We learned it when we were young: “Sticks and stones may break my bones, but words will never hurt me.” But it’s not true!
I can still vividly remember the harsh words said to me by a teacher in fourth grade, the cruel nicknames I was given in sixth grade, and the negative jabs of my father. Those harsh words did hurt, and they stick with me still today.
As parents, the words we say to our kids matter a lot. Even words spoken with the best of intentions can sometimes convey a message that is far more critical and negative than we intend. And if your home becomes a place of constant negative criticism, the resulting insecurity in your teenager will either crush their spirit or hyper-inflate their longing for acceptance by others. In other words, they will find someone (often a teen of the opposite sex) or a group of their peers who will not criticize them. But those who offer them unconditional acceptance also tend to be those who are themselves disenfranchised–in other words, the kind of kids who can become a bad influence. Continue reading “Breaking the Cycle of Criticism”
When your thought patterns rub up against those of your teenager, you can either take it personally and get upset yourself, or you can use it as an opportunity to help bring healing and a new perspective to your child.
Teens get angry for a number of reasons; from fear, feelings of injustice, insecurity, loneliness, overactive hormones, lack of sleep, peer bullying, a growing need for independence and just trying to make sense out of life. Parents get angry when their teens behave in ways that aren’t appropriate or if they feel their children aren’t showing them proper respect. If parents don’t understand that their teenager’s anger may be about something totally separate from them, they might go about lighting the fuse in the dynamite by reacting too harshly. So, guess which party needs to “man up” and defuse the situation? Continue reading “Handling an Angry Teen”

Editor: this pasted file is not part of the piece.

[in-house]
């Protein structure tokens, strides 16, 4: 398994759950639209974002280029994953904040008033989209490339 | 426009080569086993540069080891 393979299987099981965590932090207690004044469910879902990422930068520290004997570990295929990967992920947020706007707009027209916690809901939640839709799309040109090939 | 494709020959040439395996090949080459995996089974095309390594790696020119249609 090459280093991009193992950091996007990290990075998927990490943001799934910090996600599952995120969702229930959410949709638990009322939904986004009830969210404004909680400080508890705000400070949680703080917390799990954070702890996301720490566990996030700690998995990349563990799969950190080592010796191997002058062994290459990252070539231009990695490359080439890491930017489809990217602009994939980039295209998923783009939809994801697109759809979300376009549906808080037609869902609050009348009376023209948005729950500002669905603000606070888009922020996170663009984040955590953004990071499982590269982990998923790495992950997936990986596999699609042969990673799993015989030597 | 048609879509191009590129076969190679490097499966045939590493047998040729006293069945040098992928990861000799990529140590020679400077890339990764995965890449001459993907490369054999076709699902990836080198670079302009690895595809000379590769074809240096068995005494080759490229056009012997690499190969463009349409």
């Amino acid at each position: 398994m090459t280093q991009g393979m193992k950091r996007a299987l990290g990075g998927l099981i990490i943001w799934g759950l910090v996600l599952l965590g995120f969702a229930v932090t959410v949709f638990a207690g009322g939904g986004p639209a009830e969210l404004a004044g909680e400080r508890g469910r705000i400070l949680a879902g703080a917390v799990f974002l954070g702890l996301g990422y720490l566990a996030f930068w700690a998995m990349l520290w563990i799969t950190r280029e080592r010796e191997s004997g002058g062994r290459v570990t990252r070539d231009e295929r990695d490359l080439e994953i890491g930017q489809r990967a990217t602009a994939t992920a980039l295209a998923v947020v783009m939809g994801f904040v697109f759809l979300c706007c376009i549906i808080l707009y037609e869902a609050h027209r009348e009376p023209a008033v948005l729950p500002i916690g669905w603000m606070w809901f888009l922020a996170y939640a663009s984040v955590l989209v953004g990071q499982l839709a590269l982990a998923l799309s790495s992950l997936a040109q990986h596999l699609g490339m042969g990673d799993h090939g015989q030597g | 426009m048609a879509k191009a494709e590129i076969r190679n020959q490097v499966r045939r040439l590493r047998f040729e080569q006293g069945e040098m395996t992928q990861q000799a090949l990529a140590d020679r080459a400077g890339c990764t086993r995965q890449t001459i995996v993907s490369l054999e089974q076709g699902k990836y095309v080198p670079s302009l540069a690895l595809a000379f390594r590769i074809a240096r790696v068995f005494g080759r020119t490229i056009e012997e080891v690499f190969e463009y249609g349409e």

Laptops, iPhones, iPads, iPods, Twitter, Facebook, Myspace, Yourspace, IM, Droids, apps, downloads, wireless, 3G, 4G, iTunes, Blackberry, bluetooth, Xbox, Wii…everything about how we engage with and communicate with other people has changed. It can be overwhelming. And perhaps the most dramatic impact of all this “progress” on our teenagers has been the decline of personal relationships.
Texted words, symbols, characters and acronyms have largely replaced verbal conversation for teens today. Kids are spending less time truly interacting and more time “connecting” superficially through digital devices of one kind or another. In fact, I regularly see kids in the same room texting each other, instead of walking over and talking face to face. Now, these devices and other forms of digital entertainment aren’t wrong in and of themselves, but they can become all-consuming to the teen, to the point that nothing else matters. Continue reading “Teens Caught in a Digital World”